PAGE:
tech punditry and investment advice

I am obviously not a daily reader of MG Siegler's ParisLemon as I am commenting on something that was posted last week, which in mobile years might as well be last century. Anyway, the particular post is nerdspasm worthy - if you just so happen to be into both tech and finance.

Conveniently, I am.

Siegler links to Chris Dixon posting Warren Buffett's annual shareholder letter as CEO of Berkshire Hathaway (more specifically, the parts that are purposefully released PR-style for public consumption; the full letter is more detailed). Siegler's commentary reads (mostly)

Ask anyone why gold is so valuable and they’ll immediately tell you that it’s a rare commodity. And that’s true. But beyond its decorative value, which is minimal at best, what value does it actually produce? Very little.

Well, very little beyond selling it to the next fool who will pay more for it.

I don't know whether Siegler is casually interested or follows this more closely, but Buffett's letters are always fun fodder for the investment world and in particular the 2011 letter is quite remarkable. Indeed, this letter is darn near infamous.

First, Buffett yet again exemplifies that being a billionaire does not cause stupidity; it really is possible to be rich and maintain some touch with reality. Specifically, he acknowledges in the letter that he was wrong on housing finding a bottom. Contrast that kind of directness with how Manhattan financial firms operate, like Goldman Sachs Chief Financial Officer David Viniar giving his incoherent explanation of 25 standard deviation moves. Actually, don't contrast them. It will just make you cry (whether over math or the failing of our institutions, is in your hands). It's not that Buffett is always right, but that he puts his thoughts out there.

Second, Buffett has thrown himself in the midst of what has to be one of the greatest not-really-that-important controversies in the history of the internet. Except that if it's not important, why mention it?

And therein lies the rub. Warren Buffett is in the business of profiting off of information asymmetries. He wants to buy undervalued shares and sell overvalued shares. Warren Buffett, in other words, practices the art of the greater fool theory. He believes that fools exist at both ends, in fact! People dumb enough to sell him shares at below real value and people dumb enough to buy shares at higher than real value.

Once you see that Buffett is talking his book, in fact specifically referencing holdings like Coke and See's, the particular commentary on gold becomes even more fascinating. He needs people to put their money in financial assets because that's where he has leverage - political access, business contacts, legal resources, etc. Precious metals are a huge threat to that power base, not because they realize a return, but because they're not in the business of generating returns. Investing is incredibly risky. Saving is an entirely different endeavor - the whole point is to transport today's capital in a form accepted tomorrow, not to generate additional capital tomorrow. There are basically three types of precious metals investors: 1) conspiracy theorists/doomsday preppers, 2) savers, and 3) speculators. Note that while we colloquially use the word investing to describe this, none of these three types of activities are actually investing in the financial sense of the word. What's really dangerous is when people end up investing when they think that they are saving*.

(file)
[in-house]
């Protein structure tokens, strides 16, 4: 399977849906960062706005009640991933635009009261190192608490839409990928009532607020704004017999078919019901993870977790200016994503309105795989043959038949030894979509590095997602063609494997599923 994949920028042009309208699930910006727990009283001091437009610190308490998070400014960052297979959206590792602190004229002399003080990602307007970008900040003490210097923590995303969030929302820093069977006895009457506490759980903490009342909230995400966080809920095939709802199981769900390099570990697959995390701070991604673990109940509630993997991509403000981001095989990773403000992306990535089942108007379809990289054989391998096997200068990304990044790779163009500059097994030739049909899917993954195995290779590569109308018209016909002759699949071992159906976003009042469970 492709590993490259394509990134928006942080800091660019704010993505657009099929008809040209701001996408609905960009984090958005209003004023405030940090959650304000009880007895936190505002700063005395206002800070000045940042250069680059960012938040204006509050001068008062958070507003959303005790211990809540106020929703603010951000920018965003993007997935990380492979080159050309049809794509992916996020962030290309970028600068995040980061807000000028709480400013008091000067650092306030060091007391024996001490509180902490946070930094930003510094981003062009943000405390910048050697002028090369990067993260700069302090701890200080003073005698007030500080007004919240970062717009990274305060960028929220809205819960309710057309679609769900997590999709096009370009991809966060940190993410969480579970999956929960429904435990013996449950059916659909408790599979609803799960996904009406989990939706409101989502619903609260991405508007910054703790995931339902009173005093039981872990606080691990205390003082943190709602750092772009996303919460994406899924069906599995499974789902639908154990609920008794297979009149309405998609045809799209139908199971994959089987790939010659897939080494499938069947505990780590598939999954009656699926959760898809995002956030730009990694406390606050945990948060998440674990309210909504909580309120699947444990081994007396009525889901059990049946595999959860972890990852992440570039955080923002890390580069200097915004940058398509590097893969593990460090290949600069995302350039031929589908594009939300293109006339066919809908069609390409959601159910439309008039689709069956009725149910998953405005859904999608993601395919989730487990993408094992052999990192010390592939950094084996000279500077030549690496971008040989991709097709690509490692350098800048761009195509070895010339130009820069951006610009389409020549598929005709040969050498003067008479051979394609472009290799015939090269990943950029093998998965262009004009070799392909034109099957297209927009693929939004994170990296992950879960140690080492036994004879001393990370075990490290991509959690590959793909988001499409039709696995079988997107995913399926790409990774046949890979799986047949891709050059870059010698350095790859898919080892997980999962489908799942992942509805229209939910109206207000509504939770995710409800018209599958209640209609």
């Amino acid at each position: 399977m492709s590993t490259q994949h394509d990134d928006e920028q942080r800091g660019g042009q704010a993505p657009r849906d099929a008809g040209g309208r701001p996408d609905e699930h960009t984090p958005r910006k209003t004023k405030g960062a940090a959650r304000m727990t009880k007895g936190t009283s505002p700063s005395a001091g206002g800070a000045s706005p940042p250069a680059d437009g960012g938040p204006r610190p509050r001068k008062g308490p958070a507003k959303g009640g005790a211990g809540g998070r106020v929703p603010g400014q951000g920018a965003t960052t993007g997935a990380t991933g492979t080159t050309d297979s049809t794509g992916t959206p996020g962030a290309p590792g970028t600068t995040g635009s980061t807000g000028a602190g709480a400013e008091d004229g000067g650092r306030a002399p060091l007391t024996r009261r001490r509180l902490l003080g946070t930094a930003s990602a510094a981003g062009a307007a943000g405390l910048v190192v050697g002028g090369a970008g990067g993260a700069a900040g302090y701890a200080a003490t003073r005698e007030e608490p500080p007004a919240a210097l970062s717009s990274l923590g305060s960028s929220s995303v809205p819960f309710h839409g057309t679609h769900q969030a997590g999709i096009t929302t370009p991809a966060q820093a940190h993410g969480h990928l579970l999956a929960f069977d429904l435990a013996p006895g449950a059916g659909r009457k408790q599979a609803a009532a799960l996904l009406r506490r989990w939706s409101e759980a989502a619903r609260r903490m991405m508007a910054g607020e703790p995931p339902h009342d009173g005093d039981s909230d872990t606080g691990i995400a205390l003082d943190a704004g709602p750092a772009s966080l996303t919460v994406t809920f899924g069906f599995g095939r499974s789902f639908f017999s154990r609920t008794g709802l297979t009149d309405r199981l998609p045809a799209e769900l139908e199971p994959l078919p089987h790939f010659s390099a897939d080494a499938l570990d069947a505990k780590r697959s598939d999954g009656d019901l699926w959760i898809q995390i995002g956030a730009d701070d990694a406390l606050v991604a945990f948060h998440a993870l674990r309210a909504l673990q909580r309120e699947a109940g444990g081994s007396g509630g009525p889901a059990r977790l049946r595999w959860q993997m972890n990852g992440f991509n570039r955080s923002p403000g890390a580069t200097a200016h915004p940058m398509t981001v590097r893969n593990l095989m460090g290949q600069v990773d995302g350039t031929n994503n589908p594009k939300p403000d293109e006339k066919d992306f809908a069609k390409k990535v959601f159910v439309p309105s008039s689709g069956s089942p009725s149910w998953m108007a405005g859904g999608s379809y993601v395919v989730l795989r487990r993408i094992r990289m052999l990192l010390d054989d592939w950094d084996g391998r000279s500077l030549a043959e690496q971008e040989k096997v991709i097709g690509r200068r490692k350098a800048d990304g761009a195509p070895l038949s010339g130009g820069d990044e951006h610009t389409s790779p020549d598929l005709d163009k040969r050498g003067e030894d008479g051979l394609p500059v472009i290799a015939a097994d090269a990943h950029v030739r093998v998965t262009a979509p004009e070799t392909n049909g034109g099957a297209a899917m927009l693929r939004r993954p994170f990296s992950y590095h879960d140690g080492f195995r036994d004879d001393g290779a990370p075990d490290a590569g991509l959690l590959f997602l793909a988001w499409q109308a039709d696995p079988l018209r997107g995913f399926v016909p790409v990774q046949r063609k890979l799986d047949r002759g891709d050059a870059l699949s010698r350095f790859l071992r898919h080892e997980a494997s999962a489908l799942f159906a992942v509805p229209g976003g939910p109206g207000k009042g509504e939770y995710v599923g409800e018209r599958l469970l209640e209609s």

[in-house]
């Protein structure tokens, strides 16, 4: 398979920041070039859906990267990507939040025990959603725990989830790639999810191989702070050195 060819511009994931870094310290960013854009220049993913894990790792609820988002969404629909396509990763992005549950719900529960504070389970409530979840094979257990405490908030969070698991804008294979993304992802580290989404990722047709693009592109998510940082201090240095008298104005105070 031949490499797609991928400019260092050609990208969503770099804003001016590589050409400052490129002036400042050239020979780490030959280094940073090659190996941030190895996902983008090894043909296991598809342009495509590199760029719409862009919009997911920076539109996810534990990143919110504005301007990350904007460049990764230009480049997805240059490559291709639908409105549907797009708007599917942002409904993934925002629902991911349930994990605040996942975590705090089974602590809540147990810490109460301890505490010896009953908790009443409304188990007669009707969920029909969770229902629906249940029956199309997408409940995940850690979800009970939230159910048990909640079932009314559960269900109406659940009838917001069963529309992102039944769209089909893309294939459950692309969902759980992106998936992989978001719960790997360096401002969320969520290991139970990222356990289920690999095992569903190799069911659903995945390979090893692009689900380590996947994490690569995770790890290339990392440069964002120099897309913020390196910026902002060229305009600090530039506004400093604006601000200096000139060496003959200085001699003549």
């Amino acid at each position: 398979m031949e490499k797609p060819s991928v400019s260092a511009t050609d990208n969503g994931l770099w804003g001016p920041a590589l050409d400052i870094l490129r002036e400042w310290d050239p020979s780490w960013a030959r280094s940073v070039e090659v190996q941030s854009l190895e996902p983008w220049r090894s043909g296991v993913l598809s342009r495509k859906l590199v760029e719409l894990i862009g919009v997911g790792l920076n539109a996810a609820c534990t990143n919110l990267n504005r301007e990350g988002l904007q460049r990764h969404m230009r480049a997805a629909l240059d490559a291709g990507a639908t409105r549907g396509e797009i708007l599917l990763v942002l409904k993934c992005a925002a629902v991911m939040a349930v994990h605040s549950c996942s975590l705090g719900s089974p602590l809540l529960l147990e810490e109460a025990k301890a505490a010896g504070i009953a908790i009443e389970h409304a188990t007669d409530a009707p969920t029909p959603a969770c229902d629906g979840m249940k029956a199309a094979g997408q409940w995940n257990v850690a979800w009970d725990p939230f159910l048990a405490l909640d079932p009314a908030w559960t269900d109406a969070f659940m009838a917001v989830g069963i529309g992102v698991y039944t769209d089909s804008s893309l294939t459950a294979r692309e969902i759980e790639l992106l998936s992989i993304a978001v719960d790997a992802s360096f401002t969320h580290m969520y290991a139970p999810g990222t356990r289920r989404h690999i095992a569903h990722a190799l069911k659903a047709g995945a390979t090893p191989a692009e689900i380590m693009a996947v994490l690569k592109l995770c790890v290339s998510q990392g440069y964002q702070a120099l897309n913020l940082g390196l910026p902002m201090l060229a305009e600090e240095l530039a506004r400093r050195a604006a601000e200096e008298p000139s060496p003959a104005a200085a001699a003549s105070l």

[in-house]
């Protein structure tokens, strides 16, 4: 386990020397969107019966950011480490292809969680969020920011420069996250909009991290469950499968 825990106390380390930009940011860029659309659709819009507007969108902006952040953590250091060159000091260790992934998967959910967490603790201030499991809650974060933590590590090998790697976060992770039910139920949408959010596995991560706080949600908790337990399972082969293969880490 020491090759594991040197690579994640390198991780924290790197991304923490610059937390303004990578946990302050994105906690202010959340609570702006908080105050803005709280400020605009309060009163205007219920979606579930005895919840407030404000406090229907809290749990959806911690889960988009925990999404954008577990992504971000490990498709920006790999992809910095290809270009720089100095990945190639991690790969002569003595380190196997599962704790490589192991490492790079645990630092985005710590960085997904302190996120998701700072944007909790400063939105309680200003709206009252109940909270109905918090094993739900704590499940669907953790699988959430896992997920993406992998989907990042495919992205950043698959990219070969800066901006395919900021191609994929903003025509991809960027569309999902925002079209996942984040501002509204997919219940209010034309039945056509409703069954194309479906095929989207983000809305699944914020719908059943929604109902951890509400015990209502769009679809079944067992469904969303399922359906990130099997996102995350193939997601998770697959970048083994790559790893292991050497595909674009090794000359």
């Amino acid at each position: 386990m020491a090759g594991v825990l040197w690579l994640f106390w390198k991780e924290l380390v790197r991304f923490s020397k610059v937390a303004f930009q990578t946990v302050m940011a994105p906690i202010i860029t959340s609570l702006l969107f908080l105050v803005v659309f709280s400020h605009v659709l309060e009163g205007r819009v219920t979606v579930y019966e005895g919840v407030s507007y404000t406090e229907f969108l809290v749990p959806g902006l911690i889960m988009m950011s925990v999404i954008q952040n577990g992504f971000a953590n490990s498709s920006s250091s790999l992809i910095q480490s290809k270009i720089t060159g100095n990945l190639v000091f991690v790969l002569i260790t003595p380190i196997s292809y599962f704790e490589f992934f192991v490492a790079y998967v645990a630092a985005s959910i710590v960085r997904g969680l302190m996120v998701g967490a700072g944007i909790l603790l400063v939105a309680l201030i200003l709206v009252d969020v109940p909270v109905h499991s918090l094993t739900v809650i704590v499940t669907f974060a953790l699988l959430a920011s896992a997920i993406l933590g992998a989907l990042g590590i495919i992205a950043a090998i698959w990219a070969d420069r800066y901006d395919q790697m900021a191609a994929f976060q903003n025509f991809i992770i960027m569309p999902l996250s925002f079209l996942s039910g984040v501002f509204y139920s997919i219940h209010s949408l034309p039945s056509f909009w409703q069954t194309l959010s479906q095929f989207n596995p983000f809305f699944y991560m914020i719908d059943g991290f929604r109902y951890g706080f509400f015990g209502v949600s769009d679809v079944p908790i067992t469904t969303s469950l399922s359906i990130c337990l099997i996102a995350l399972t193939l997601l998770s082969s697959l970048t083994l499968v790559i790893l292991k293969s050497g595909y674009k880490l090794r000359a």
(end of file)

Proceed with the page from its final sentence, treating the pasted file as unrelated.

(I of course do not give official financial advice, legal advice, tax advice, marriage advice, cooking advice...but personally, I am a big believer in investing in stocks. That is in no way inconsistent in also believing in saving in much safer vehicles that have nothing to do with equities, nor is it inconsistent with also believing in the value of diversity over concentration.)

It's the relationship between value and price that determines whether 'something' is a good investment or not. The utility of that something for some other purpose is irrelevant*. After all, if Buffett was simply a buy and hold forever investor, how come he sold all that Exxon Mobil stock he's so interested in talking about? If he is so focused on productive assets, why does he invest in companies that are so unproductive that they require government bailouts just to stay afloat?

So Siegler, if you really think gold has minimal decorative value, why is it so valued in jewelry? It rivals diamonds in popularity and global ubiquity even though the gold market lacks the monopoly equivalent of De Beers backing it.

And I would love to know where I can get a list of the companies that are going to be productive over the next decade. If this was known, if there were no risk, it wouldn't be investing. But perhaps most plainly, the greater fools theory simply doesn't make sense. If you bought something, that means you're the fool. The natural conclusion of this advice is to steer clear of the entire (secondary) equities markets.

Michael Dell went into the investment advice business in such a famous way that he singlehandedly demonstrated the importance of knowing when people are talking their books. If someone had shorted Apple and gone long Dell a decade and a half ago, they'd be bankrupt today. In fact, they would have gone bankrupt years ago.

*Note, there are huge incentives to confuse people about this, and not just in stocks and precious metals. The housing bubble was encouraged in no small part by the National Association of Realtors and the Federal Reserve pushing people to think of housing - something of value due to its utility as shelter - as somehow synonymous with the returns of investing and the safety of saving.

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